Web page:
Razer’s Huntsman V2 Analog is the latest keyboard built to mimic a controller’s joysticks

Razer’s Huntsman V2 Analog is the latest keyboard built to mimic a controller’s joysticks

Razer’s latest mechanical keyboard, the $250 Huntsman V2 Analog, looks similar to the company’s previous models, but the biggest differences lie in the switches. This model’s optical switches support adjustable actuation (the amount of movement required to register a press), allowing for near-endless customization through Razer’s Synapse software.

Perhaps the most appealing feature of these keys is that, instead of being limited to the usual on / off nature of key actuation, they can be programmed with analog inputs to emulate a controller’s joysticks for smoother, variable levels of movement and control. You’ll be able to program the keyboard so that pressing a key down slightly will make you walk slowly in game, while pressing it fully will have you running at a normal clip — just like an analog stick.

(Note that game support for using analog inputs and a mouse simultaneously will vary, but using this feature at all requires the Synapse software. And programming an analog input for a key will override its original use case, so you’ll need to revert it or flip to a different profile.)

Building on that feature, Razer’s keyboard also allows gamers to program two distinct functions that would usually require two buttons onto one key, with one firing off at one actuation distance and the other when you fully press the key. You could equip a grenade with a soft press of a key, then throw it by pushing the key all the way down, just to give an example.

Image: Razer

In fact, Razer’s switches can be customized to your specific actuation preferences for gaming or any other use case. The Huntsman V2 Analog keys have a default 3.6mm travel, but you can adjust the distance to a much shorter 1.5mm or anywhere between those values. It’s important to note that this doesn’t change how the keys feel when you push them, but a shorter actuation will let you type a little softer without worrying that your keys won’t register a press.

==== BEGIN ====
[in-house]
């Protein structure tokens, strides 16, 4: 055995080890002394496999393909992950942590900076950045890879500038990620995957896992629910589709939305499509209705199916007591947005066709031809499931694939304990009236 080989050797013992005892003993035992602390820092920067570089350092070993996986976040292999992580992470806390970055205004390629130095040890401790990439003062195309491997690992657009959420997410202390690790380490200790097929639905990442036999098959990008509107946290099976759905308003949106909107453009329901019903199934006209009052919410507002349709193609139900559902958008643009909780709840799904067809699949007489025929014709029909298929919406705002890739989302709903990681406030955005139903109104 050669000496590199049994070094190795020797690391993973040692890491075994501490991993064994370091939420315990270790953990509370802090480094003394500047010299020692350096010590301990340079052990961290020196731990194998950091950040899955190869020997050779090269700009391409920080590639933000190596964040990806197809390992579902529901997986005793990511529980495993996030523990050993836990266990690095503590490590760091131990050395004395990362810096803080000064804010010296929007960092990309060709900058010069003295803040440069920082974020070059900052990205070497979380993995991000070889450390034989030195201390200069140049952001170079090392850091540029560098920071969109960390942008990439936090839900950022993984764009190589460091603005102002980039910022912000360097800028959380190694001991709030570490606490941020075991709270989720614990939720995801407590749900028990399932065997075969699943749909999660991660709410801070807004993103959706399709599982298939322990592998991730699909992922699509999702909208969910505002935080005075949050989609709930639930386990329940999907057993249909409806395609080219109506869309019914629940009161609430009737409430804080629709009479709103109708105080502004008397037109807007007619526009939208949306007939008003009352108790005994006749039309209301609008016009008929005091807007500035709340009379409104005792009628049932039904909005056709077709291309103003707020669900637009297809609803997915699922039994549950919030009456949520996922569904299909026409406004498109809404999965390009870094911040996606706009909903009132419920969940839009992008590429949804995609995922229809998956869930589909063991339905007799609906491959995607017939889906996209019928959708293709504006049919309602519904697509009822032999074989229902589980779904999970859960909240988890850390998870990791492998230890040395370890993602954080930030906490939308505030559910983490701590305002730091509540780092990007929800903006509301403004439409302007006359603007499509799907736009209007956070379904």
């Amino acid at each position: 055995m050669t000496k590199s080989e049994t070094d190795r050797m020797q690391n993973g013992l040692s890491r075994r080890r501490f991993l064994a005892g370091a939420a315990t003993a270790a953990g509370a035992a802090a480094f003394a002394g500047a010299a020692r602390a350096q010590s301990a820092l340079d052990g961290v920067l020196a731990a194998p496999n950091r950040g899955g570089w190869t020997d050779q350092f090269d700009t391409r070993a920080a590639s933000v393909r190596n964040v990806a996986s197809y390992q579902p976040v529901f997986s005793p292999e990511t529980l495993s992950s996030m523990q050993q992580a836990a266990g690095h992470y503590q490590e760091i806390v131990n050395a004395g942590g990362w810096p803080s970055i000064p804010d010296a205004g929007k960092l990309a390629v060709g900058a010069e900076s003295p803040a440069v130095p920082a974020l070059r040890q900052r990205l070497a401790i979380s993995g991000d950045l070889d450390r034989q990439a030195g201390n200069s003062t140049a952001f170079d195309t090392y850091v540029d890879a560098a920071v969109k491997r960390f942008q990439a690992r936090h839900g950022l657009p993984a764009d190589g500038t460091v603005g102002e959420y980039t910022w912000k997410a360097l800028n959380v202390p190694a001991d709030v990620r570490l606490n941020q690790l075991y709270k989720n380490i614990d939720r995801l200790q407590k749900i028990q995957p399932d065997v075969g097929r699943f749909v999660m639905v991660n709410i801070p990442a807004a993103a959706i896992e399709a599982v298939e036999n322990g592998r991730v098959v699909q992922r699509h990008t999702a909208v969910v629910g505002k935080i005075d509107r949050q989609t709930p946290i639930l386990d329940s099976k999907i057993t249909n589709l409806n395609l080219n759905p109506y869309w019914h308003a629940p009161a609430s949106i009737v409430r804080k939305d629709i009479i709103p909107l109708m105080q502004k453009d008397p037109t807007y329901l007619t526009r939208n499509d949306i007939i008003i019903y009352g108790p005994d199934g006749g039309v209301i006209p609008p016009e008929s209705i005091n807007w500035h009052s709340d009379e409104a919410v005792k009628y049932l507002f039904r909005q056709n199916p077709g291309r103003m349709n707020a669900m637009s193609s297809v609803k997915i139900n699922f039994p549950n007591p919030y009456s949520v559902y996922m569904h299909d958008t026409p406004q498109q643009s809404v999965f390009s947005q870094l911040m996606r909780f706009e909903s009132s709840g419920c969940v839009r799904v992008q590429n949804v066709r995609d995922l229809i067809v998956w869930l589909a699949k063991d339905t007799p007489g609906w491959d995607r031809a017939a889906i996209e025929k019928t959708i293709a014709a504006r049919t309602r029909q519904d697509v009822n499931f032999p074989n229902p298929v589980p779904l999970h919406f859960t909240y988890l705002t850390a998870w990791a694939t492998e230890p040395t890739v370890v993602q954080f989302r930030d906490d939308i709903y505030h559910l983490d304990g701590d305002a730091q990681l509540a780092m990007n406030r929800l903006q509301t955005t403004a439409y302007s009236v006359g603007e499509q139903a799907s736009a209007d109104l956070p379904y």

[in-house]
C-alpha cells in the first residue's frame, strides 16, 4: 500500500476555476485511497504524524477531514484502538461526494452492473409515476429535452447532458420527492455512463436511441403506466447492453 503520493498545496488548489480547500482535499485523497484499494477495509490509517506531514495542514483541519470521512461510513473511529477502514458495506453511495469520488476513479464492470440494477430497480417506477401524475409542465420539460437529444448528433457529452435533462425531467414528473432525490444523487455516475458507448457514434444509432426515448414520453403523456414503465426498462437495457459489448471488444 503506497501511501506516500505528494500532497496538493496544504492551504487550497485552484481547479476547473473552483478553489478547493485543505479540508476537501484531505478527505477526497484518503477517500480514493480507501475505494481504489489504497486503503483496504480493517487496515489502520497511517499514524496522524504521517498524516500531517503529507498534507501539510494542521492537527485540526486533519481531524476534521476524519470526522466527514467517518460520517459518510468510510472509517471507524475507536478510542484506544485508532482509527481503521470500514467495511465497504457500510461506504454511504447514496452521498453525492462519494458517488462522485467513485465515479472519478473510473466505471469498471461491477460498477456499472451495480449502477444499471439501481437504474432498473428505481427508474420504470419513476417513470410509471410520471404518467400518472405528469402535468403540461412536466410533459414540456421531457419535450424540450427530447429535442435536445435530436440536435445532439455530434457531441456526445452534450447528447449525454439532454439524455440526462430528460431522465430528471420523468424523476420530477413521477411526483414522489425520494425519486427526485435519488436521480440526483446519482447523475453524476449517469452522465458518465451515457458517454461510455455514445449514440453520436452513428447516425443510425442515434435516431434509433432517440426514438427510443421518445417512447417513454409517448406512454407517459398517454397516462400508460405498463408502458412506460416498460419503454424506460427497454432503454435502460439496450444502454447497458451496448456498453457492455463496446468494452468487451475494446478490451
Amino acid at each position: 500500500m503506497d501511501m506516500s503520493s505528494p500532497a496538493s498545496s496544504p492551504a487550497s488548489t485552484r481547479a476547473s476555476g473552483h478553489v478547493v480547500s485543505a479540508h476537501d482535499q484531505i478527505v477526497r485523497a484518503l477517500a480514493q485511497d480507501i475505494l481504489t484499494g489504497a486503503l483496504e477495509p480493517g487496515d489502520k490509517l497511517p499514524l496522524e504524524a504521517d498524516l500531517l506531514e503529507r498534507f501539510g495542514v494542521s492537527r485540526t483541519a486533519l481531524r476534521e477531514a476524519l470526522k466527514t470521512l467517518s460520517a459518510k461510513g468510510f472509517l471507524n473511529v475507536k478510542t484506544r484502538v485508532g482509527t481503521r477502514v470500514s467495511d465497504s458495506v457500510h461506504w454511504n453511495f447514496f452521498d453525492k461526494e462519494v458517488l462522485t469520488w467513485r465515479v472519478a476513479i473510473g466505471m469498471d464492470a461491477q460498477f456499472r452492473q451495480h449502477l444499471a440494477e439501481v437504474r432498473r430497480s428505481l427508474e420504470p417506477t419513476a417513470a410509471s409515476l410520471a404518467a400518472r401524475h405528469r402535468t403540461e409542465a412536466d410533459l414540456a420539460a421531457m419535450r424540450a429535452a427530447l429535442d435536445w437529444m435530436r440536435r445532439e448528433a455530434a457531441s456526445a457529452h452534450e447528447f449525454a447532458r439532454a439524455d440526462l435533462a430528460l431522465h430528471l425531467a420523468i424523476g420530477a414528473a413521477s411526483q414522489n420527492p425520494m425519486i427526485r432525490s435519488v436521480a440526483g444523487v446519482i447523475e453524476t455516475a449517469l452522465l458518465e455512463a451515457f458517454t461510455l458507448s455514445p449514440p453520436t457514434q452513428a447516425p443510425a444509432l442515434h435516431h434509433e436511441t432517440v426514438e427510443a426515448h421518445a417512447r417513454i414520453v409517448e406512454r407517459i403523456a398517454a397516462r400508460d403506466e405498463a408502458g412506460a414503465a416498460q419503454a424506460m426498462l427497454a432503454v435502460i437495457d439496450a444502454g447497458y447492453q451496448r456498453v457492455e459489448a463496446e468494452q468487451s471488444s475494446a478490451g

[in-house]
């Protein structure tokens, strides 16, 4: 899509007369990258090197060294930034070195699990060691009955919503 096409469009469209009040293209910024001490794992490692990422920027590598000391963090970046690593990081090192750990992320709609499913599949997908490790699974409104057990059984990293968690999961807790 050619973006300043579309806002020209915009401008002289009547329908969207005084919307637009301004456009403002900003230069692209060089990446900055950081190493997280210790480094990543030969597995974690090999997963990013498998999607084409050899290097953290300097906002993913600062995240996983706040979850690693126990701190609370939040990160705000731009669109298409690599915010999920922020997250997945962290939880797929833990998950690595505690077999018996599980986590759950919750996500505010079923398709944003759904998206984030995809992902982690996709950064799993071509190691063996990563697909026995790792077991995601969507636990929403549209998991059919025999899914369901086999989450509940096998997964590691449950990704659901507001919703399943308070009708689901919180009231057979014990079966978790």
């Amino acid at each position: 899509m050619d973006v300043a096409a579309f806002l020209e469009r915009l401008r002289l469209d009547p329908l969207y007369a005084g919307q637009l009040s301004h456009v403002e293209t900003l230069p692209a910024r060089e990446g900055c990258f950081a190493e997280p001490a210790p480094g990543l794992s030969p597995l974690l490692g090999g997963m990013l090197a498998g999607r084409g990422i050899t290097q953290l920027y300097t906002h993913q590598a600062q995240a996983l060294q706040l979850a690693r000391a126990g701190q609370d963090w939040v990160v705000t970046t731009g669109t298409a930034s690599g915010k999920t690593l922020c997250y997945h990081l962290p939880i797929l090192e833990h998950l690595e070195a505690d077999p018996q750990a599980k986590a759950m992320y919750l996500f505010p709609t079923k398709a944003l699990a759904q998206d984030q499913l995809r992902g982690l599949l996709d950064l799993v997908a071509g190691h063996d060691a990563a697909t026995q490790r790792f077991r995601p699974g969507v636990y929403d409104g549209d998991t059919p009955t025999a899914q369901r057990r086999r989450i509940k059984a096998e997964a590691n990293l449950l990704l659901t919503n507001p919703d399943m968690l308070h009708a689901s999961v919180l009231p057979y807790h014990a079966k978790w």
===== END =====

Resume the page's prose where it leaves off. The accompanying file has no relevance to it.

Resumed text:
This is how it works: instead of relying on separate physical mechanisms to delineate between actuation states, the switch’s sensor judges distance pressed by assessing the amount of infrared light hitting it. The embedded animation shows this in action.

Razer Huntsman V2 Analog

A look at how the optical switch determines the actuation level.
Image: Razer

Razer’s Huntsman V2 Analog has an aluminum frame, a set of dedicated buttons to control media, and a dial for adjusting volume, which all look and feel great. Razer includes Doubleshot PBT keycaps, which are said to wear better with age than standard keycaps, and you’ll also get a soft wrist rest that contains RGB lights and can be attached magnetically to the keyboard. As you might expect, the keyboard itself has bedazzling Chroma RGB lights all around it, too.

The cable that powers the Huntsman V2 Analog is USB-C, but Razer includes an adapter so you can plug it into USB Type-A ports. And if you want to use the keyboard’s single USB 3.0 Type-A passthrough port for an accessory, it has a second USB Type-A cable hanging off its back that you can plug into your PC.

By the way, in case this is your first time hearing about this kind of analog key technology and adjustable actuation, keyboard company Wooting beat Razer to the punch with similar keyboards dating all the way back to 2016. That company’s current keyboards start at around $150, far less than Razer’s $250 Huntsman V2 Analog. Whether Razer’s model can justify its high price will depend on your thirst for Chroma RGB lights, dedicated media buttons, and optional USB-C connectivity.

The Huntsman V2 Analog is now available exclusively at Razer.com through February 9th, when it’ll launch at more retailers.

This article is auto-generated by Algorithm Source: www.theverge.com

Report